Elephant and Pietas Denarius Pendant

Item #5767

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  • Obverse: Elephant
  • Reverse: Pietas and Stork
  • Date: 81 BC. Grade: Good Very Fine
  • Mint: Travelling Military Mint in Northern Italy
  • Silver Denarius Coin in 14k Gold Pendant, Weight 9.1g
  • Framed Coin Size: 21mm Diameter, with 6mm Bail Opening for Necklace
  • Size Chart with mm to inches Conversions


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This rare silver denarius coin was minted in 81 BC at a mobile Roman military mint in Northern Italy. The issuer of this coin was Q. Caecilius Metellus Pius, who was a Roman general campaigning to secure parts of Northern Italy on behalf of the Roman leader Sulla, during his second civil war. Metellus Pius came from one of the most important and wealthiest families of Rome. After his successful command of Sulla’s forces in the north, Sulla rewarded Metellus Pius by appointing him to Roman consul in 80 BC.
The obverse side of this coin shows an elephant, walking left with a bell around its neck. The elephant recalls the victory of his ancestor, L.Caecilius Metellus at Panormus, Sicily in 251 BC over the Carthaginians in the First Punic War. After the victory, he displayed the elephants captured from the Carthaginians during his triumph in Rome.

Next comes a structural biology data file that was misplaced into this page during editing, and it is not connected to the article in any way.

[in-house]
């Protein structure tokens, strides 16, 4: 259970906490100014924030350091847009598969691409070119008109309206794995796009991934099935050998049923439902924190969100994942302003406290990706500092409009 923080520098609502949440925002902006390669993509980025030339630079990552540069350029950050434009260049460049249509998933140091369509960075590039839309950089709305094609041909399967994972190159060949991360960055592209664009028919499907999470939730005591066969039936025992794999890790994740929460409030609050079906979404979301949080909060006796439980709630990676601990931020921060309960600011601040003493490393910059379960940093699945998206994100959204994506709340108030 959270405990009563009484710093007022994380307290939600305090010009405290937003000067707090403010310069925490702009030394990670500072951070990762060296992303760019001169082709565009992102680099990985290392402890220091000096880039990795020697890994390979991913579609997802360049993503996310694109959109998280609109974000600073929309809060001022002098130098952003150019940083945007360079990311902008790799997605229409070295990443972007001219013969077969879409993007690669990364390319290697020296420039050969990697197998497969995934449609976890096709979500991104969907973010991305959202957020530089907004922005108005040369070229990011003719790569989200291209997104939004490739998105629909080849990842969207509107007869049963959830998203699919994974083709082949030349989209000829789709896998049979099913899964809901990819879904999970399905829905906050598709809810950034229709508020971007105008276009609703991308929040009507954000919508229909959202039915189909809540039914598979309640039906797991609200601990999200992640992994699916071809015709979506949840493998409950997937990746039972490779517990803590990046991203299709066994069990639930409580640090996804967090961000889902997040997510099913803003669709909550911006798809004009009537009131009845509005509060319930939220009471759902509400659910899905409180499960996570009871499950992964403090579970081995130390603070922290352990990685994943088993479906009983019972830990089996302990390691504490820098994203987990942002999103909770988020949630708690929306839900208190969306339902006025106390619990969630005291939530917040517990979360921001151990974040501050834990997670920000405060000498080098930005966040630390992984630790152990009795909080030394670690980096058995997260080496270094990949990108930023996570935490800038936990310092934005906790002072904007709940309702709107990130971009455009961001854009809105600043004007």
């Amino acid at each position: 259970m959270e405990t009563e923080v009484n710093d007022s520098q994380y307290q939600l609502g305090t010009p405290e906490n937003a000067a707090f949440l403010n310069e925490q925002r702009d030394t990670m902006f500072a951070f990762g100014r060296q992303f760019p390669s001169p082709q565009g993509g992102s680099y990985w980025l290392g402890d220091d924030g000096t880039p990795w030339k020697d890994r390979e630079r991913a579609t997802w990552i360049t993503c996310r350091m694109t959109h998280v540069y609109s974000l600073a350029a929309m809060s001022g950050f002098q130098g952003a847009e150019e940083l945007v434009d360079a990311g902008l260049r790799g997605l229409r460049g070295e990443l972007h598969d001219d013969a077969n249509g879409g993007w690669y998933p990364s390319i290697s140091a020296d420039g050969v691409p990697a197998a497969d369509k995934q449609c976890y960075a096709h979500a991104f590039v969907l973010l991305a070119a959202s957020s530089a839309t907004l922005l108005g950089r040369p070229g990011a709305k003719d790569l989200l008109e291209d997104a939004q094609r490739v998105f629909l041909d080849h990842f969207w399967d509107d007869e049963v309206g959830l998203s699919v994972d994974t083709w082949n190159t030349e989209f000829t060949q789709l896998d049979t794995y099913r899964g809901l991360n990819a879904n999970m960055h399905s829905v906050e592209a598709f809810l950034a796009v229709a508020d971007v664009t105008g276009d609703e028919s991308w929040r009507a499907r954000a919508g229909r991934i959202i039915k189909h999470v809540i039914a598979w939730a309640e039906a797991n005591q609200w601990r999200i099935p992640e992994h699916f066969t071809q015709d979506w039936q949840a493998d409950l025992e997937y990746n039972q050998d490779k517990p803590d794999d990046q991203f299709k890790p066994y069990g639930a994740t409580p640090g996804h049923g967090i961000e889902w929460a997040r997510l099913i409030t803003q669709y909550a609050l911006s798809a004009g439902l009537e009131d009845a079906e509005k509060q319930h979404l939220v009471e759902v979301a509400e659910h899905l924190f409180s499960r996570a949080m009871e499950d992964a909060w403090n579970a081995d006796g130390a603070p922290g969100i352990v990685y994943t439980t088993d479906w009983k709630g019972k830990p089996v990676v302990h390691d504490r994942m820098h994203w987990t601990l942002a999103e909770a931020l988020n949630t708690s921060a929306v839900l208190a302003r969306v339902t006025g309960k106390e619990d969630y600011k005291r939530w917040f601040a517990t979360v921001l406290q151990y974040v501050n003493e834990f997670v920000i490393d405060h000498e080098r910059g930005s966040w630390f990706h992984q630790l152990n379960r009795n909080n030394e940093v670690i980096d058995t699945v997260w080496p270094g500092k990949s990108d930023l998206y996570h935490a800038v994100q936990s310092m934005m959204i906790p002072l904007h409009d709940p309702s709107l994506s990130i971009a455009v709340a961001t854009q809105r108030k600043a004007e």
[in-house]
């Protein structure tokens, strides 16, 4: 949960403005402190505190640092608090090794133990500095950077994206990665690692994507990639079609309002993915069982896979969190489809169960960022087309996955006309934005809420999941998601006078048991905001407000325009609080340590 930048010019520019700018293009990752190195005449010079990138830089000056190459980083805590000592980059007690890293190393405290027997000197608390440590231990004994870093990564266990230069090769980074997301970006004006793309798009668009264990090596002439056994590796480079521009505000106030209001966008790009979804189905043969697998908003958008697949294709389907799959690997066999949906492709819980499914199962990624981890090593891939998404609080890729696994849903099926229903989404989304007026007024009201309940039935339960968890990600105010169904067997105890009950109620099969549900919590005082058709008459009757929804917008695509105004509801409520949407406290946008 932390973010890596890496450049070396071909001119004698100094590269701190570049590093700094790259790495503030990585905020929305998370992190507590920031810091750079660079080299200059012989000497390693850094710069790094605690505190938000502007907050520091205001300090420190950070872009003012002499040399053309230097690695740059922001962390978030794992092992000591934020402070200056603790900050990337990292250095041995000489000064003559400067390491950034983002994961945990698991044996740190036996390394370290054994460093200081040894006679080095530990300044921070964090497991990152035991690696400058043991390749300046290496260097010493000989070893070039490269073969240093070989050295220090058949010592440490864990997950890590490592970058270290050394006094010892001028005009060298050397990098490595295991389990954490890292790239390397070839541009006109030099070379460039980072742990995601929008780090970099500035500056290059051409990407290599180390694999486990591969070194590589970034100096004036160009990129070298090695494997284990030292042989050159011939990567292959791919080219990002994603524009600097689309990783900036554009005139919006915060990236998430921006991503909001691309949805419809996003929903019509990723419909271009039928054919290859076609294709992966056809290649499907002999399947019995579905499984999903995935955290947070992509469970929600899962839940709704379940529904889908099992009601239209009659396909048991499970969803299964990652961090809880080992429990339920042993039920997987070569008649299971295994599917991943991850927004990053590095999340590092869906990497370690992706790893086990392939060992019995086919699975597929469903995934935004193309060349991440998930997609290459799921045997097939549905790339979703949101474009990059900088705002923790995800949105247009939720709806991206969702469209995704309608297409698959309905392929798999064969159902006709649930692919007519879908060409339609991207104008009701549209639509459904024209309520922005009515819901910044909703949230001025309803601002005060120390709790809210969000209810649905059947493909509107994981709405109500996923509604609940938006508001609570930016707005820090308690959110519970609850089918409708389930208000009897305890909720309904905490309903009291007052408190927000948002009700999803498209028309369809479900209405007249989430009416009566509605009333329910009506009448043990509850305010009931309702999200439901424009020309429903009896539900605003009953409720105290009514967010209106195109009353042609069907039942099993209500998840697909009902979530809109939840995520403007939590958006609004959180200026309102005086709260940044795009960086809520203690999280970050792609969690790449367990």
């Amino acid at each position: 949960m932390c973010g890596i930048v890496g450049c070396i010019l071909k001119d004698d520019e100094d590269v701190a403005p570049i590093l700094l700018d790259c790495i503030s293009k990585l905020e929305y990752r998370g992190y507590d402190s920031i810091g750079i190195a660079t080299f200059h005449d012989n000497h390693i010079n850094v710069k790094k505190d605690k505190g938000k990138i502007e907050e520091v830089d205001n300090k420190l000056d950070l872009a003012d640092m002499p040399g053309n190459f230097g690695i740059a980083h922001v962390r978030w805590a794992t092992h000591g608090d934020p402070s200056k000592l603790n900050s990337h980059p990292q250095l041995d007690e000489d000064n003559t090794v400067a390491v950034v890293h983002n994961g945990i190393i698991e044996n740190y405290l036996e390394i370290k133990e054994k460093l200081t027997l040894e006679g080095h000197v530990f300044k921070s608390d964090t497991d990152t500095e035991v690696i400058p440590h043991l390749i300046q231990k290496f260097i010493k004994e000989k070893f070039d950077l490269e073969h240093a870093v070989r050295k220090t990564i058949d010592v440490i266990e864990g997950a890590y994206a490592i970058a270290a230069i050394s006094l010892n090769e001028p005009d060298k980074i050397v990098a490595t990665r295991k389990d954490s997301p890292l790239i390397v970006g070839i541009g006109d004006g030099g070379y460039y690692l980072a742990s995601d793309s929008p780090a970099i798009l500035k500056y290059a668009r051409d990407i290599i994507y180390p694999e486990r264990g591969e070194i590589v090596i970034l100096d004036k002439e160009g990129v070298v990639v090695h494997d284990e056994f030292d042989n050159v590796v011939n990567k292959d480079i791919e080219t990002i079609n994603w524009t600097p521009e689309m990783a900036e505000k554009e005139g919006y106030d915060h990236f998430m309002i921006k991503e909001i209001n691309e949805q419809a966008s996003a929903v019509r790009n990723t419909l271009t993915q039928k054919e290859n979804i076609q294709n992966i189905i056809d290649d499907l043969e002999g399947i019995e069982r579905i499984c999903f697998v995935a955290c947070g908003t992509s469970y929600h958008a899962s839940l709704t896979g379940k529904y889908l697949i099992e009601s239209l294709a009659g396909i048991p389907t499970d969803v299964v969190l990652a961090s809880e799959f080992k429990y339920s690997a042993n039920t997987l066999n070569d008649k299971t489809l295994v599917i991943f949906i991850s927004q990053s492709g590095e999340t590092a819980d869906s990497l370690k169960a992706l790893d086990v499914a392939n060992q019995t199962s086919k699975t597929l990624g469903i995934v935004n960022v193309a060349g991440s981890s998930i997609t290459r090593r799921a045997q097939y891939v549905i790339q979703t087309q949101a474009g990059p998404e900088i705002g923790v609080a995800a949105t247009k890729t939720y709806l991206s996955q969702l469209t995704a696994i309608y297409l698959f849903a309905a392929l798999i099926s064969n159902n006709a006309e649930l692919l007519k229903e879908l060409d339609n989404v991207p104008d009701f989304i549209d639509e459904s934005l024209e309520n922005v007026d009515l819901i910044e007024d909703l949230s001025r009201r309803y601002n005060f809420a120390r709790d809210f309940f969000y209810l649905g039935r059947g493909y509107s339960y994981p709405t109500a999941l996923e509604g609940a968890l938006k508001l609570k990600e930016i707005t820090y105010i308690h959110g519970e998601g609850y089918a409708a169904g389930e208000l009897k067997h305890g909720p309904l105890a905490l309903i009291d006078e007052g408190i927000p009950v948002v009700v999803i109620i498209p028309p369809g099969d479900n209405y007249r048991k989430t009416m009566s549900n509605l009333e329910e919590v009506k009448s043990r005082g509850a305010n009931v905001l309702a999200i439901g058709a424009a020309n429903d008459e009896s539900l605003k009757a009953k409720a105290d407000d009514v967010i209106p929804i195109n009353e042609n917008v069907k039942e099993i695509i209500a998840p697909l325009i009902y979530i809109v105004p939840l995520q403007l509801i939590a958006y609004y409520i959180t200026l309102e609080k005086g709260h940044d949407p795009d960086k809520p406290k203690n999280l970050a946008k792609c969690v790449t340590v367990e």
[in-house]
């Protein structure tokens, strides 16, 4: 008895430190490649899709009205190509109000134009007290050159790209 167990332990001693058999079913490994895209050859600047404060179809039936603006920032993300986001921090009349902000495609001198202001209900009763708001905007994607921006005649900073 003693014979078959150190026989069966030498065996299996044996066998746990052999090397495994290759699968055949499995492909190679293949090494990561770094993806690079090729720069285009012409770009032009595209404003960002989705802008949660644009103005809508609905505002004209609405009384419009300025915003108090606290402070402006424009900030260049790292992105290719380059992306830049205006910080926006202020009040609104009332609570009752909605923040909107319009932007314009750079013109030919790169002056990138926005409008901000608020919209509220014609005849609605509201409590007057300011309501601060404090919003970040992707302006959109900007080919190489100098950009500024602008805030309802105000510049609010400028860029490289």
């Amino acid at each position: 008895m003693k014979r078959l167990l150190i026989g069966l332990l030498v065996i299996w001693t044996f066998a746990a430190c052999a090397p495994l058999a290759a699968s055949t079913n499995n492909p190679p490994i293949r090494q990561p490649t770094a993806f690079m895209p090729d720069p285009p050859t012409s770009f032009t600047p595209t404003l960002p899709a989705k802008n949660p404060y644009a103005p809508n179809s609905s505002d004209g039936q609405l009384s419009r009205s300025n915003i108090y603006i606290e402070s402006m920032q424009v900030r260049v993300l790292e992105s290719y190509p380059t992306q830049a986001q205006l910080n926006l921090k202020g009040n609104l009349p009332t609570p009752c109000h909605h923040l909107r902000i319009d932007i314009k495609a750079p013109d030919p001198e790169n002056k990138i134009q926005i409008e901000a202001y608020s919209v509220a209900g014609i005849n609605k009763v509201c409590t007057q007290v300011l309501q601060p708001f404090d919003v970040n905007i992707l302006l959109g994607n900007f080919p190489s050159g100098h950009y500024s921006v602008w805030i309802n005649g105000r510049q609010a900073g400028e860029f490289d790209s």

The reverse of this coin portrays the goddess Pietas and alludes to Metellus' "Pius." He received the honorable title of "Pius" from the people of Rome by continuously pleading the case to get his father Numidicus returned from exile. In 98 BC, Metellus was finally successful as a law was passed which allowed his father to return home. A stork is shown to the right of Pietas on this coin. To the Romans, the stork represented family loyalty by returning to the same nest every year and taking care of its parents in old age.